The jit.movie object with the message, but then we wouldn't get to do the fun math!, or frames per second, of a movie tells us how many individual video images are shown every second. The higher the of a movie, the smoother the apparent motion of the movie will be (assuming, that is, that the individual frames are all in some way unique). Some common rates are 15, 24, 29.97, and 30. Our movie file in this example runs at 15 frames per second, which works out to a new frame of video every 40 time units, or about every 66.7 milliseconds. If we divide the duration of crashtest.mov by the number of time units per frame in the movie, we can determine that the movie file has 70 frames. If we wanted to, we could get the total number of frames in the movie by querying the
Scrubbing and Looping
The area at the bottom of the patch contains two controls for further manipulating the movie's playback. The number box on the left displays the frame that the movie is currently playing. This value is being updated by the message sent into the jit.movie object by the metro object at the top of the patch; each time a new frame is output the time is updated. If you stop the movie's transport (by sending jit.movie a message), you can "scrub" through the movie by dragging on the number box. The movie will jump to the frame specified as an argument to the message.
Loop points (pairs of time values which specify the beginning and end of a loop) can be sent to a jit.movie object by setting the attribute with two integer arguments. The rslider in the tutorial patch lets you select regions of the movie that the jit.movie object will loop between. The size of the rslider has been set to the of the movie through the attribute query we performed when the movie was loaded. You can reset loop points by sending jit.movie a message with no arguments (an example of this is at the top of the patch, along with a query message that highlights the entire rslider).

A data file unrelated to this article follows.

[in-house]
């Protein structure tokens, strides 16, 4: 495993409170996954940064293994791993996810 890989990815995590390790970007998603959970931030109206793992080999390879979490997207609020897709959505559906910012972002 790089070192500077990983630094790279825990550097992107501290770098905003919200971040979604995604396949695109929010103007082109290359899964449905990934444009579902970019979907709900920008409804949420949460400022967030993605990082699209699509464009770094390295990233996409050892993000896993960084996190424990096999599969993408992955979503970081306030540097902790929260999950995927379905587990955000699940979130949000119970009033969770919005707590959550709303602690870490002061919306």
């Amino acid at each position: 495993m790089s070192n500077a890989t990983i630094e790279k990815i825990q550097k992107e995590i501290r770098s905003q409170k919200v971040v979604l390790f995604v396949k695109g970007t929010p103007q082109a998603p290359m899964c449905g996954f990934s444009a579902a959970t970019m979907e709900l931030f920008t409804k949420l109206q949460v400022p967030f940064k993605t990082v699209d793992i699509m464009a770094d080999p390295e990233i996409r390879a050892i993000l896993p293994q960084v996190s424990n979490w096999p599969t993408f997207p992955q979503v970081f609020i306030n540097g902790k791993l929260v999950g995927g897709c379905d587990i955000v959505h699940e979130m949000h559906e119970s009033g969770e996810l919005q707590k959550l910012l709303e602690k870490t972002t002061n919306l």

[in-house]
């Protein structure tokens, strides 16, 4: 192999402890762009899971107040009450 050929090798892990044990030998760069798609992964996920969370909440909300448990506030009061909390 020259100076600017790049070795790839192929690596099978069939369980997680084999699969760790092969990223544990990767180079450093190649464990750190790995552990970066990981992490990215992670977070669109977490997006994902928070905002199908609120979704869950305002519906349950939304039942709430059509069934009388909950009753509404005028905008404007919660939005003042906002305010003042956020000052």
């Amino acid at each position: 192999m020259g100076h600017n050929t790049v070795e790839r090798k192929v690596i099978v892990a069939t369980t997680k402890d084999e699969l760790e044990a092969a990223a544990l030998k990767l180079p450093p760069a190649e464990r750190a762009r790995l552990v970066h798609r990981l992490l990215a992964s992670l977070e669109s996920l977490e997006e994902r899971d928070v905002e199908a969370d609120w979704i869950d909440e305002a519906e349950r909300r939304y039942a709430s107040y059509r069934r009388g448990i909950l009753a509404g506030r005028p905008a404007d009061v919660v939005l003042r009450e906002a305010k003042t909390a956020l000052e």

The jit.movie object offers a number of simple attributes that allow you to change the way QuickTime content is played. You can and movie playback with those messages. The attribute lets you change the speed and direction of movie playback. You can control the volume of a movie's soundtrack with the attribute.
You can get important information about the current movie loaded into the jit.movie object by querying attributes such as , , and . You can go to specific frames in a movie with the message, and you can set and retrieve for the movie. You can query the current time position of a movie by sending jit.movie a message.
More powerful functions, such as editing and saving movies, can be accomplished and will be discussed in later tutorials.
|Working with Video in Jitter||Working with Video in Jitter|
|jit.movie||Play a QuickTime movie|
|metro||Output a bang message at regular intervals|
|pack||Create a list|
|route||Select outlet based on input matching|
|unpack||Break a list into individual messages|